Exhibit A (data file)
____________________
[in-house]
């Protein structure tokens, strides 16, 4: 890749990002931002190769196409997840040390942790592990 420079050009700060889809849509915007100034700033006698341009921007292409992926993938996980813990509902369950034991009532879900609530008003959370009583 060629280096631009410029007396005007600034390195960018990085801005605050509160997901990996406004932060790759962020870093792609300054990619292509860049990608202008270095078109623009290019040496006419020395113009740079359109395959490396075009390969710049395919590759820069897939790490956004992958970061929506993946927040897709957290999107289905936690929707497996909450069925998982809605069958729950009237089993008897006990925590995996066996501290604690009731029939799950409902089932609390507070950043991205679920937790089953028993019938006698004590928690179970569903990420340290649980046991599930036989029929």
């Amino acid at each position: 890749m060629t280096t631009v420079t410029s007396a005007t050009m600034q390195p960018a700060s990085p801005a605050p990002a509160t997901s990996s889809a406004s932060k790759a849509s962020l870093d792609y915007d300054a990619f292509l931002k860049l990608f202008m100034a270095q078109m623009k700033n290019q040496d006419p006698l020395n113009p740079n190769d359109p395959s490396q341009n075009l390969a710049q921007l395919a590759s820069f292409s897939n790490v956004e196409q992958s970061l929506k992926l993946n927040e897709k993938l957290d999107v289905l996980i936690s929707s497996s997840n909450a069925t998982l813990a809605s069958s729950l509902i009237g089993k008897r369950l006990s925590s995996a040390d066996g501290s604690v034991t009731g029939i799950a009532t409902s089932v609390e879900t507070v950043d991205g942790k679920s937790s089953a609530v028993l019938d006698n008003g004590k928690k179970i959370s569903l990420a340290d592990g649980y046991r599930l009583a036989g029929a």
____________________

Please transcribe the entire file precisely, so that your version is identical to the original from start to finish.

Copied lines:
[in-house]
């Protein structure tokens, strides 16, 4: 890749990002931002190769196409997840040390942790592990 420079050009700060889809849509915007100034700033006698341009921007292409992926993938996980813990509902369950034991009532879900609530008003959370009583 060629280096631009410029007396005007600034390195960018990085801005605050509160997901990996406004932060790759962020870093792609300054990619292509860049990608202008270095078109623009290019040496006419020395113009740079359109395959490396075009390969710049395919590759820069897939790490956004992958970061929506993946927040897709957290999107289905936690929707497996909450069925998982809605069958729950009237089993008897006990925590995996066996501290604690009731029939799950409902089932609390507070950043991205679920937790089953028993019938006698004590928690179970569903990420340290649980046991599930036989029929």
């Amino acid at each position: 890749m060629t280096t631009v420079t410029s007396a005007t050009m600034q390195p960018a700060s990085p801005a605050p990002a509160t997901s990996s889809a406004s932060k790759a849509s962020l870093d792609y915007d300054a990619f292509l931002k860049l990608f202008m100034a270095q078109m623009k700033n290019q040496d006419p006698l020395n113009p740079n190769d359109p395959s490396q341009n075009l390969a710049q921007l395919a590759s820069f292409s897939n790490v956004e196409q992958s970061l929506k992926l993946n927040e897709k993938l957290d999107v289905l996980i936690s929707s497996s997840n909450a069925t998982l813990a809605s069958s729950l509902i009237g089993k008897r369950l006990s925590s995996a040390d066996g501290s604690v034991t009731g029939i799950a009532t409902s089932v609390e879900t507070v950043d991205g942790k679920s937790s089953a609530v028993l019938d006698n008003g004590k928690k179970i959370s569903l990420a340290d592990g649980y046991r599930l009583a036989g029929a």